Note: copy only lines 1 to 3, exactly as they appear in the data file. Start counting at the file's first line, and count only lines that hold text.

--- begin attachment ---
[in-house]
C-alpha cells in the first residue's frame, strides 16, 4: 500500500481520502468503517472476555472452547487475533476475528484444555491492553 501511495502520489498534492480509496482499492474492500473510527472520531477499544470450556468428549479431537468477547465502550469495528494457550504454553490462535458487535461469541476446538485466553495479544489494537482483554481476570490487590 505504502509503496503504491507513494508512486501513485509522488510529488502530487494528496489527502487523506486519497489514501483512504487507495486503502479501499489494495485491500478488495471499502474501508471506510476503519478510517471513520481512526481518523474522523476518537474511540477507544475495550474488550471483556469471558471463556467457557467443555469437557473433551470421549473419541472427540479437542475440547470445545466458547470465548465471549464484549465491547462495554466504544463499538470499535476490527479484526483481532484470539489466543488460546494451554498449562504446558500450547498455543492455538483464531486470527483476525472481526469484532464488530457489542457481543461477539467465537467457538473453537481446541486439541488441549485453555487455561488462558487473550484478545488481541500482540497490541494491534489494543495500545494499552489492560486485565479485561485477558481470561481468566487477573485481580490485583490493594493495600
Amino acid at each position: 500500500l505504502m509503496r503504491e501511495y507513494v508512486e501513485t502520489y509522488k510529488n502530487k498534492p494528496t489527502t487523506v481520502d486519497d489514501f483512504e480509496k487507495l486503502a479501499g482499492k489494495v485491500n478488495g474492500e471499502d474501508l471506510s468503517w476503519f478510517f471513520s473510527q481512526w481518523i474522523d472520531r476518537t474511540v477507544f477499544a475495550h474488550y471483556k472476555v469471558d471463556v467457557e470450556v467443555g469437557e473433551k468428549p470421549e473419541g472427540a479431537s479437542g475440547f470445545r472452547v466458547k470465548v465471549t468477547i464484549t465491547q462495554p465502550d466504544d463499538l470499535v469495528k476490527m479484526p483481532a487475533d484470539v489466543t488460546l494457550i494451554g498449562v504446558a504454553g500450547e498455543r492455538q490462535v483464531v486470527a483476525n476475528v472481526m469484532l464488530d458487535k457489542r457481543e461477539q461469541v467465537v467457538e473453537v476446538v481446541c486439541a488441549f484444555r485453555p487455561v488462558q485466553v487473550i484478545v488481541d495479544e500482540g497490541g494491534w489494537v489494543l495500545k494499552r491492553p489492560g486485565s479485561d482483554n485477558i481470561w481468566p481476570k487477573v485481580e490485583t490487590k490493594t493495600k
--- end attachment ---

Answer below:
[in-house]
C-alpha cells in the first residue's frame, strides 16, 4: 500500500481520502468503517472476555472452547487475533476475528484444555491492553 501511495502520489498534492480509496482499492474492500473510527472520531477499544470450556468428549479431537468477547465502550469495528494457550504454553490462535458487535461469541476446538485466553495479544489494537482483554481476570490487590 505504502509503496503504491507513494508512486501513485509522488510529488502530487494528496489527502487523506486519497489514501483512504487507495486503502479501499489494495485491500478488495471499502474501508471506510476503519478510517471513520481512526481518523474522523476518537474511540477507544475495550474488550471483556469471558471463556467457557467443555469437557473433551470421549473419541472427540479437542475440547470445545466458547470465548465471549464484549465491547462495554466504544463499538470499535476490527479484526483481532484470539489466543488460546494451554498449562504446558500450547498455543492455538483464531486470527483476525472481526469484532464488530457489542457481543461477539467465537467457538473453537481446541486439541488441549485453555487455561488462558487473550484478545488481541500482540497490541494491534489494543495500545494499552489492560486485565479485561485477558481470561481468566487477573485481580490485583490493594493495600
Amino acid at each position: 500500500l505504502m509503496r503504491e501511495y507513494v508512486e501513485t502520489y509522488k510529488n502530487k498534492p494528496t489527502t487523506v481520502d486519497d489514501f483512504e480509496k487507495l486503502a479501499g482499492k489494495v485491500n478488495g474492500e471499502d474501508l471506510s468503517w476503519f478510517f471513520s473510527q481512526w481518523i474522523d472520531r476518537t474511540v477507544f477499544a475495550h474488550y471483556k472476555v469471558d471463556v467457557e470450556v467443555g469437557e473433551k468428549p470421549e473419541g472427540a479431537s479437542g475440547f470445545r472452547v466458547k470465548v465471549t468477547i464484549t465491547q462495554p465502550d466504544d463499538l470499535v469495528k476490527m479484526p483481532a487475533d484470539v489466543t488460546l494457550i494451554g498449562v504446558a504454553g500450547e498455543r492455538q490462535v483464531v486470527a483476525n476475528v472481526m469484532l464488530d458487535k457489542r457481543e461477539q461469541v467465537v467457538e473453537v476446538v481446541c486439541a488441549f484444555r485453555p487455561v488462558q485466553v487473550i484478545v488481541d495479544e500482540g497490541g494491534w489494537v489494543l495500545k494499552r491492553p489492560g486485565s479485561d482483554n485477558i481470561w481468566p481476570k487477573v485481580e490485583t490487590k490493594t493495600k